“God does not want a house built by men, but faithfulness to his word, to his plan. It is God himself who builds the house, but from living stones sealed by his Spirit. Joseph is a ‘protector’ because he is able to hear God’s voice and be guided by his will; and for this reason he is all the more sensitive to the persons entrusted to his safekeeping. He can look at things realistically, he is in touch with his surroundings, he can make truly wise decisions.”
The newly elected pope also hit on the themes that have come to define his vision for the Church: “Being a protector… means building sincere friendships in which we protect one another in trust, respect, and goodness” (dialogue). “To protect each person, especially the poorest” (peripheries), and “to protect the whole of creation” (integral ecology), “this is a service that the Bishop of Rome is called to carry out.”
For six years, this papacy has been utterly consistent. So what does that tell us about the work of the Holy Spirit? Where does the Spirit fit in?

What the world needs now

Back in 2014, during production of our documentary The Francis Effect, I had the opportunity to interview Anderson Cooper of CNN. We reminisced about the infectious joy in St. Peter’s Square the night Francis was elected — we were both in Rome at the time covering the conclave — and about the new and positive energy Francis was infusing into global Catholicism. When I pointed out that Francis hadn’t changed any core doctrines or teachings, Anderson responded, “It’s not a change of doctrine, but it’s a change of emphasis. And it’s a huge change.”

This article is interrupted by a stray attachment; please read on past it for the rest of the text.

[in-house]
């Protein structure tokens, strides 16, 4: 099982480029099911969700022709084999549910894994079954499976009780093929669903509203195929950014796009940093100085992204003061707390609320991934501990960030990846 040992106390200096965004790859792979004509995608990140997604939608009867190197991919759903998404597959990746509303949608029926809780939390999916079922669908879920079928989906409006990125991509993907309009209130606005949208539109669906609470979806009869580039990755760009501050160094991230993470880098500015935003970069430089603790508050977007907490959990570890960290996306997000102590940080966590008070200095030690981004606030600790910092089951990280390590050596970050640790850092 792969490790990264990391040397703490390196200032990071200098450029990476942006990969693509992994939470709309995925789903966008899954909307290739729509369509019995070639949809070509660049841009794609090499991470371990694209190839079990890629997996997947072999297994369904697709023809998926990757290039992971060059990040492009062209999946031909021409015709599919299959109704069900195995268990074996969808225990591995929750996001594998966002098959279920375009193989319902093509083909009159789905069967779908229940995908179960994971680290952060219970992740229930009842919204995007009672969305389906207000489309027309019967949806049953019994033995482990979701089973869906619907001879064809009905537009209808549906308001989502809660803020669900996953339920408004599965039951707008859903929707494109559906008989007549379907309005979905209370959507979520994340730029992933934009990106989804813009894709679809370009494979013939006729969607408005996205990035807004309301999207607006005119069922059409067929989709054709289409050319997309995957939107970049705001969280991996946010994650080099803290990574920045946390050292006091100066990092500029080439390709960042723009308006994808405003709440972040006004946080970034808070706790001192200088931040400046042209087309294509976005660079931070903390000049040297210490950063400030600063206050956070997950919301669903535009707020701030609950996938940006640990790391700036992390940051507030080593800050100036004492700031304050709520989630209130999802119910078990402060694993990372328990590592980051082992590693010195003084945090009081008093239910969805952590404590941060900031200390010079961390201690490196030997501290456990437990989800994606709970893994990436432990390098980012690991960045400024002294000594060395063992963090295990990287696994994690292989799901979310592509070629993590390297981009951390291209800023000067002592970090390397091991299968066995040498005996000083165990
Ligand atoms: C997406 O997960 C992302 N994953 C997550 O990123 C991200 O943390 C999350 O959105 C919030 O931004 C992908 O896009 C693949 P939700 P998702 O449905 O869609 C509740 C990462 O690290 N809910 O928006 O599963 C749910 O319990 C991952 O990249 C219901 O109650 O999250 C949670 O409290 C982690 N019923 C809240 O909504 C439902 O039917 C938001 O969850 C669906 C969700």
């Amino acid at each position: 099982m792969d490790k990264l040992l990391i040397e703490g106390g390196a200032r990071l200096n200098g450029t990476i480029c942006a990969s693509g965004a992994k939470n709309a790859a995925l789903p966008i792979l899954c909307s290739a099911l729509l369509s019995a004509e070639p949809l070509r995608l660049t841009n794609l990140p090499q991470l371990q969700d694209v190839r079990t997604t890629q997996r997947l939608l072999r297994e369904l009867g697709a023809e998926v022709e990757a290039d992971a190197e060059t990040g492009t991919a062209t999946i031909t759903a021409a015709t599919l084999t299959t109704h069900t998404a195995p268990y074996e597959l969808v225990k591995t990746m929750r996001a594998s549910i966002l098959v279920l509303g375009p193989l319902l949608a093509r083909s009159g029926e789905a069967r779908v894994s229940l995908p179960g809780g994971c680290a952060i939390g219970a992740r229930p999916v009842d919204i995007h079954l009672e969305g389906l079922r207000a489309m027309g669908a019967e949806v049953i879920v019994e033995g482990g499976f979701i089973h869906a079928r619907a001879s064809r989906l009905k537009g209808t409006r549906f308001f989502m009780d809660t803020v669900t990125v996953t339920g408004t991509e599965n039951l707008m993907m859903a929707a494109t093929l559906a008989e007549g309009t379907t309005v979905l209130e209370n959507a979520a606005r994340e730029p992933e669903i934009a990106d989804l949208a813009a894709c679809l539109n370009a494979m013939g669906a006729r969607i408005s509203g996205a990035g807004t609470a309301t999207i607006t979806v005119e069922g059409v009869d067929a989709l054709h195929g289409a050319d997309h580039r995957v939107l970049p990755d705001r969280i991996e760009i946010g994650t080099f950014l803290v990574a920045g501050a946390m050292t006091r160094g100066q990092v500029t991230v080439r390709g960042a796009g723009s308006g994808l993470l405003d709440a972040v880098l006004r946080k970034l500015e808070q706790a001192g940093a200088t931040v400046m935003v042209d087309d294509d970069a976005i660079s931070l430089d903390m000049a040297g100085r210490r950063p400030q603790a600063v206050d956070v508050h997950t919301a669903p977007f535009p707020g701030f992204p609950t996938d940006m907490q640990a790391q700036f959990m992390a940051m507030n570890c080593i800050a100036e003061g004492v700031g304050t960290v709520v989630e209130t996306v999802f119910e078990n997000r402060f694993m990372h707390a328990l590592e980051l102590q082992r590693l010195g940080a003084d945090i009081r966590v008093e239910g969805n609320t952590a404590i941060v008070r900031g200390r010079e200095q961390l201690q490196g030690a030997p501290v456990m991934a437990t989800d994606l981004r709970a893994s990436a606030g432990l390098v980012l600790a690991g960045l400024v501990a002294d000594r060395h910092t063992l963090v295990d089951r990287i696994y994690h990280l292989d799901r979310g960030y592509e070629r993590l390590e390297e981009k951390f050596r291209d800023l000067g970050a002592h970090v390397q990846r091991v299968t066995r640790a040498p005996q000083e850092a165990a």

A change of emphasis. This notion always struck me as perceptive about Francis, and it reveals something of the fluid presence of the Holy Spirit who “blows where He wills” (Jn 3:8). The prerogatives of any pope are indeed grounded in the basic principles of the Christian faith, but they are forged in dialogue with the fluctuating realities of an age. What emphases does the world demand of the Church and a pope at a given moment? A sincere discernment of this question in light of the tradition can reveal the voice of the Holy Spirit.
Francis calls for a new dialogue between peoples because the world is becoming hopelessly intransigent with people becoming increasingly alienated from one other.
Francis roots the Church’s mission at the peripheries because the world has silenced the voices of the powerless that can shape a new dialogue.
Francis provides an expansive framework for integral ecology because the world and humanity will not physically survive without it.
In short, the pope is who the world needs him to be. He is not here to do what we think he should do or to reinforce our petty ideological positions. He is here to ensure that the sole mission of the Church as a sacrament for the salvation of all is enacted, as Gaudium et Spes 45 makes clear.
“The Holy Spirit chooses a pope for a specific moment in history.” Yes, indeed, any truly honest assessment of the past six years of Francis will recognize the blessing he has been for a world in desperate need of a new path forward.